The decision to hire former Republican Sen. Jeff King to represent legislators in responding to the Kansas Supreme Court’s verdict ordering the state to increase school funding is questionable at best.
Surely legislators could find a better way to spend $50,000 than giving it to a former state senator who was the architect of a school plan the courts rejected and who repeatedly advocated bills threatening the funding and independence of the court system.
In March, the Supreme Court declared that current funding for public schools is inadequate and unconstitutional. The court has ordered the Legislature to come up with a new funding formula, with adequate funding, before July 1.
Senate President Susan Wagle said in late March that she wanted to hire King to advise the Legislature, and the Legislative Coordinating Council voted 5-2 along party lines Friday to hire King. The LCC is made up of the top leaders from both parties in the House and Senate. By law, it takes five votes on the panel to approve a contract to hire an outside attorney.
As chairman of the Senate Judiciary Committee from 2014 through 2015, King pushed through bills that made significant policy changes in how the courts are administered, including a provision taking away the Supreme Court’s authority to designate the chief judges in district courts. In his previous school funding bill, King included a nonseverability clause that said if any part of the bill was struck down by the courts, everything else in the bill, including funding for the courts, would also become null and void.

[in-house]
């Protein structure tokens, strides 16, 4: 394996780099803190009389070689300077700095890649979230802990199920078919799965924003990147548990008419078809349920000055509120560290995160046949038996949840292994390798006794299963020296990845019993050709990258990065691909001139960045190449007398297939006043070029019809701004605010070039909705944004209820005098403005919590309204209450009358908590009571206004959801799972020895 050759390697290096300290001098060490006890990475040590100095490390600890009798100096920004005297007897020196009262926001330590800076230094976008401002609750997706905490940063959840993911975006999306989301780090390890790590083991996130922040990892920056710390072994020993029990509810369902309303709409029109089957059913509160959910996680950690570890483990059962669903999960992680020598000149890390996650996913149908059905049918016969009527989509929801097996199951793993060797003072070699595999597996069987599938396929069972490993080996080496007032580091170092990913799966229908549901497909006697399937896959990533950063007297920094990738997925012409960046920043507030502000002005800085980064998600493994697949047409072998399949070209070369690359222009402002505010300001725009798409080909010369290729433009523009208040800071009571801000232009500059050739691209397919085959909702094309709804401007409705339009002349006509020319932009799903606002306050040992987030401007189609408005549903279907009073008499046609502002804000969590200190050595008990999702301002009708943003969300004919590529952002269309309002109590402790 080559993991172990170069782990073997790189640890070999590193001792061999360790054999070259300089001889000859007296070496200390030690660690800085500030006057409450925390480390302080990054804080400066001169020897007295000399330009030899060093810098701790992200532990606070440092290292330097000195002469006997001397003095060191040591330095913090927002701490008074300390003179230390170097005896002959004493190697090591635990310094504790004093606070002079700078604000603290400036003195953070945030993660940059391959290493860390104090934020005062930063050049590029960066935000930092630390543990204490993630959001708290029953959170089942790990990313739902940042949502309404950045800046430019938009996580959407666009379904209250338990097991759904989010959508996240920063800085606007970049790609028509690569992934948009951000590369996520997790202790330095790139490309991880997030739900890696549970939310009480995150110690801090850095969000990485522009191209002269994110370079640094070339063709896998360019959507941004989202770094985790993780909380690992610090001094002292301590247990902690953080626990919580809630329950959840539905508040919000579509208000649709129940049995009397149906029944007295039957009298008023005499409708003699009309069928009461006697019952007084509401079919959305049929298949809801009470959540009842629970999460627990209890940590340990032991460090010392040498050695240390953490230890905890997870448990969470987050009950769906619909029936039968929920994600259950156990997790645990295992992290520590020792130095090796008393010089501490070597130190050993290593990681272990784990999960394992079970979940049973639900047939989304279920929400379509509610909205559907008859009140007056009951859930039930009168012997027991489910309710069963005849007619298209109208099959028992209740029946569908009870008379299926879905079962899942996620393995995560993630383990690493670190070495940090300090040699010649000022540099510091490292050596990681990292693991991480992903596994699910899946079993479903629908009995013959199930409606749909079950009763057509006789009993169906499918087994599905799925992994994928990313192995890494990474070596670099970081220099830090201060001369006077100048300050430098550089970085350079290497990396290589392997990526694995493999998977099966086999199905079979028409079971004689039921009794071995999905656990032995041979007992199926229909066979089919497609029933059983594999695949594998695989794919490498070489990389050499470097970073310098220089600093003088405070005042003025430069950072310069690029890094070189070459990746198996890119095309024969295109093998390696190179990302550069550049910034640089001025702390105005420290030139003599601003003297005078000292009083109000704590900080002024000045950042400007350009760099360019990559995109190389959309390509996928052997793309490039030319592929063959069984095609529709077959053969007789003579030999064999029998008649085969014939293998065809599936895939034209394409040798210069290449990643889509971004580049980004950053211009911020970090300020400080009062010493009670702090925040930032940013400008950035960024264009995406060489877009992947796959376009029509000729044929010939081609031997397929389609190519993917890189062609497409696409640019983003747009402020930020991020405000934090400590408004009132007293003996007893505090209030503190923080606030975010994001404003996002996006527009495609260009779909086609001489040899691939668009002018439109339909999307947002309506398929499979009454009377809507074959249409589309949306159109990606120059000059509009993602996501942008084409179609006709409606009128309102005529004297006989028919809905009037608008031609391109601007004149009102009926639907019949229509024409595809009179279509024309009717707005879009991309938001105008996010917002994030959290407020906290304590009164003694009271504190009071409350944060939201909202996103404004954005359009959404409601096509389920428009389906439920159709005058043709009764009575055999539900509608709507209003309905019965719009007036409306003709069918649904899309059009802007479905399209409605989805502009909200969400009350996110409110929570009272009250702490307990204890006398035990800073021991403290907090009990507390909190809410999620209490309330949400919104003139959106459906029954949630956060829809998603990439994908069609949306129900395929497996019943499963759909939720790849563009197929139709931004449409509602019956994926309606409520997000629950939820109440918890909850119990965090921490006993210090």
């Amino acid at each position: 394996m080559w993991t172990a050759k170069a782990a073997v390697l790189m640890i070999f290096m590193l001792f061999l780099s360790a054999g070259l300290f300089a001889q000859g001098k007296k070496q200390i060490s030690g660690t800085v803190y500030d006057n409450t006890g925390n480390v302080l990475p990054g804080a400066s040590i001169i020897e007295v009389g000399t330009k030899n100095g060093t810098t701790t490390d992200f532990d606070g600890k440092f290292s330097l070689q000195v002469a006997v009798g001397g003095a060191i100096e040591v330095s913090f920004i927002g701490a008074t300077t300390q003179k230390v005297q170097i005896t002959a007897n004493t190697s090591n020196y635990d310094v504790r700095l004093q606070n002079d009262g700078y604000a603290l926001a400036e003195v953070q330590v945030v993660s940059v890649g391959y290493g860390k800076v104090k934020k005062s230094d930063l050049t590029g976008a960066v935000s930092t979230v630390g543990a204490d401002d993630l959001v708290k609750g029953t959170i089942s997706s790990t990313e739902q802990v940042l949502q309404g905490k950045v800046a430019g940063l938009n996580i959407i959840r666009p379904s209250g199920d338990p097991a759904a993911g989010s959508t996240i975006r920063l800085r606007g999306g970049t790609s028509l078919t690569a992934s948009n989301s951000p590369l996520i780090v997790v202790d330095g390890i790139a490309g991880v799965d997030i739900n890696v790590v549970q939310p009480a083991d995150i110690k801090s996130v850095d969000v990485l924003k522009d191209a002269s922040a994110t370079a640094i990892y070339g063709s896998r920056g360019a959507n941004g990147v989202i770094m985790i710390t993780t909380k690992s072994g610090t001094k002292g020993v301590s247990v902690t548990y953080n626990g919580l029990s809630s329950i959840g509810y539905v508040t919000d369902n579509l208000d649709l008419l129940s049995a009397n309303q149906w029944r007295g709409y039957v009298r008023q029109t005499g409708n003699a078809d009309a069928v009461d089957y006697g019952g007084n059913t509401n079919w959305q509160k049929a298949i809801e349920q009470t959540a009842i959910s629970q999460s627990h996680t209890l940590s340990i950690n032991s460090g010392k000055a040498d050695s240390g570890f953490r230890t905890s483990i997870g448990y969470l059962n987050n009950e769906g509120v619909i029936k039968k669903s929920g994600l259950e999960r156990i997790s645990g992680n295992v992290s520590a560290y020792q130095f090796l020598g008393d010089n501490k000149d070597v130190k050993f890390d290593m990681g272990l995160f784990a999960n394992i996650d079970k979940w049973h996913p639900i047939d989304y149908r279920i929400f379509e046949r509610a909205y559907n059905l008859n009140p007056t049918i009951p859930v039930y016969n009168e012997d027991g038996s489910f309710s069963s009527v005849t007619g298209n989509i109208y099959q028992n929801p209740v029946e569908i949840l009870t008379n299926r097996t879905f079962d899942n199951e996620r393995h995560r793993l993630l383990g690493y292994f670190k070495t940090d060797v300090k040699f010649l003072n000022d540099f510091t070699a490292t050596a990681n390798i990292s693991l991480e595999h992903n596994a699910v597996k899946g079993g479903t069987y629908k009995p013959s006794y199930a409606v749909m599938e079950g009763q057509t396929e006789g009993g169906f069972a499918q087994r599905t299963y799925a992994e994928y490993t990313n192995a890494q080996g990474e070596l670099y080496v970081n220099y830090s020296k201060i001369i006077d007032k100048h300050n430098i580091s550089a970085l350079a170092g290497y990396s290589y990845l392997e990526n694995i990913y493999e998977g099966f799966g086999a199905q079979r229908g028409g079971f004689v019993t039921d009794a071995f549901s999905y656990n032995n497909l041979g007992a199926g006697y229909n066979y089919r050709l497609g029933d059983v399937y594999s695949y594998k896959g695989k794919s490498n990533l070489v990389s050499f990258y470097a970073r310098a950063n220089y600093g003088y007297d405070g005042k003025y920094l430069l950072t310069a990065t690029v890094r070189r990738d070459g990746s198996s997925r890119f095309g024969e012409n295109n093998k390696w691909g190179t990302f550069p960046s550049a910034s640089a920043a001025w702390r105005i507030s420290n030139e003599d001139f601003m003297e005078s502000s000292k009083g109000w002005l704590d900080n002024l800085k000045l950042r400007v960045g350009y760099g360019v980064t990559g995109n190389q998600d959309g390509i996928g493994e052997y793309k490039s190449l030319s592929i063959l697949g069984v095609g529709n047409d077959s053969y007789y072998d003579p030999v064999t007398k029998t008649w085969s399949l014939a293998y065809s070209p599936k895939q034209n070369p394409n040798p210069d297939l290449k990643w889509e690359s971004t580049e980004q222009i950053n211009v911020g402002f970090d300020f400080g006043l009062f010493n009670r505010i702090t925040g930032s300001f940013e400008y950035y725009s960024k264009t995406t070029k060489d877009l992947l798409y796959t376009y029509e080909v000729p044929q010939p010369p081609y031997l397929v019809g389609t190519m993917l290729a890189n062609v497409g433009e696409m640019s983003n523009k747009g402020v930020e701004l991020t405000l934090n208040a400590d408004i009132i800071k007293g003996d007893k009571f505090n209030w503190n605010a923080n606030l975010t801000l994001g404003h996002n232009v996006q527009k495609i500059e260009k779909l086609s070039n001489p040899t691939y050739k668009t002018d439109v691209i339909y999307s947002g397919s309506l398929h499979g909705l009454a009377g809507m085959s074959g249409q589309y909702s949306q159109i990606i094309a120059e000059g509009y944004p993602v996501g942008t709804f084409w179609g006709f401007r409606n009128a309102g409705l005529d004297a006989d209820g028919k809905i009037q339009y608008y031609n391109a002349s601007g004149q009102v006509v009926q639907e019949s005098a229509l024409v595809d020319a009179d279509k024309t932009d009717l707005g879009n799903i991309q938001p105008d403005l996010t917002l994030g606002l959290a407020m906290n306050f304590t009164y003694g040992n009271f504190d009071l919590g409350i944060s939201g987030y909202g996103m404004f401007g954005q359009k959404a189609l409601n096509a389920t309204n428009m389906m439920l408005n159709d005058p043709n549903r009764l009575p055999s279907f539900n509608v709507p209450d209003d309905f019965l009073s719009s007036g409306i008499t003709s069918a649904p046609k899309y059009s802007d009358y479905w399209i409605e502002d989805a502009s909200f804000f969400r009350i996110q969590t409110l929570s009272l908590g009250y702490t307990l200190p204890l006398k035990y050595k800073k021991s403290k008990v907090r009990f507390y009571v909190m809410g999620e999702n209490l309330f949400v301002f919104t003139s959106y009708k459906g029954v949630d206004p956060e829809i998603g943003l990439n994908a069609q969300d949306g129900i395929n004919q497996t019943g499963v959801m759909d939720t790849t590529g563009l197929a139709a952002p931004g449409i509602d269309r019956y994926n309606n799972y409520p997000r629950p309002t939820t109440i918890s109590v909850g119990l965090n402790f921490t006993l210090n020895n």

Democrats were rightfully critical of the decision to hire King, who announced in May 2016 that he would not seek reelection to his District 15 seat because he was disillusioned with statehouse politics. Democrats said King’s track record on school funding issues and the courts made him the last person the Legislature should turn to for help.
“We’ve got several instances of conflict, changing the way the court’s appointed, changing the way the court does its internal business,” said state Rep. Jim Ward, a Wichita Democrat. “Also, this particular person was an advocate and the drafter of the plan that got rejected and found unconstitutional, the block grant.”
Ward is right — it’s hard to imagine that King’s antagonistic approach on school finance in the past will be helpful in the present. And with a deadline looming, the Legislature can ill afford missteps in the school funding process.
Hiring King feels like just such a misstep.